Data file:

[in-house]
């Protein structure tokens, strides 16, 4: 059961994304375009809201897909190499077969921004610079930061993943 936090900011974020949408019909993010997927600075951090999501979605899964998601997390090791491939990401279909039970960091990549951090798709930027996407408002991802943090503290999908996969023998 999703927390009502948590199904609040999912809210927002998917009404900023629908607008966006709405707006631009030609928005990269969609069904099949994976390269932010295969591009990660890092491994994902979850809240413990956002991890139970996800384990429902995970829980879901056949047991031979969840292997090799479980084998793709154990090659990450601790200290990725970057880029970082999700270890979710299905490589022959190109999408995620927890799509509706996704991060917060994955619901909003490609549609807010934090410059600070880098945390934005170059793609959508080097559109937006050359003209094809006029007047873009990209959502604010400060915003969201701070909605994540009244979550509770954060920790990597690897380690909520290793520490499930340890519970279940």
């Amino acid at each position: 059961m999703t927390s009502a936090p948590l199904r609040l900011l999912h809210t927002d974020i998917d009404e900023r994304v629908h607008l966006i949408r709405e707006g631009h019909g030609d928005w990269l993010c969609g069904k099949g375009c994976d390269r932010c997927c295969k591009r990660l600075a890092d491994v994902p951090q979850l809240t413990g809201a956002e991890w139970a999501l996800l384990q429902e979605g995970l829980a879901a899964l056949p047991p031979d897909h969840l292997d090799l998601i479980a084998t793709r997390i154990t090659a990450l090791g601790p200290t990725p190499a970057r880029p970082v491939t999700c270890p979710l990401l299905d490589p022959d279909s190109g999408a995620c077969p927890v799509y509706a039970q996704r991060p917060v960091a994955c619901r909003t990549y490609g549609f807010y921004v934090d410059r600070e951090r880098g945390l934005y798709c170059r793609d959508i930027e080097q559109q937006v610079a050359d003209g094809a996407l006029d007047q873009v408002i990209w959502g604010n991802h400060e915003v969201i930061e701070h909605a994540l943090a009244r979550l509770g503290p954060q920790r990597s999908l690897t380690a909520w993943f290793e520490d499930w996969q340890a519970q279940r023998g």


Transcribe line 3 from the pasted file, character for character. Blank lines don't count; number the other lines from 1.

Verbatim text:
């Amino acid at each position: 059961m999703t927390s009502a936090p948590l199904r609040l900011l999912h809210t927002d974020i998917d009404e900023r994304v629908h607008l966006i949408r709405e707006g631009h019909g030609d928005w990269l993010c969609g069904k099949g375009c994976d390269r932010c997927c295969k591009r990660l600075a890092d491994v994902p951090q979850l809240t413990g809201a956002e991890w139970a999501l996800l384990q429902e979605g995970l829980a879901a899964l056949p047991p031979d897909h969840l292997d090799l998601i479980a084998t793709r997390i154990t090659a990450l090791g601790p200290t990725p190499a970057r880029p970082v491939t999700c270890p979710l990401l299905d490589p022959d279909s190109g999408a995620c077969p927890v799509y509706a039970q996704r991060p917060v960091a994955c619901r909003t990549y490609g549609f807010y921004v934090d410059r600070e951090r880098g945390l934005y798709c170059r793609d959508i930027e080097q559109q937006v610079a050359d003209g094809a996407l006029d007047q873009v408002i990209w959502g604010n991802h400060e915003v969201i930061e701070h909605a994540l943090a009244r979550l509770g503290p954060q920790r990597s999908l690897t380690a909520w993943f290793e520490d499930w996969q340890a519970q279940r023998g």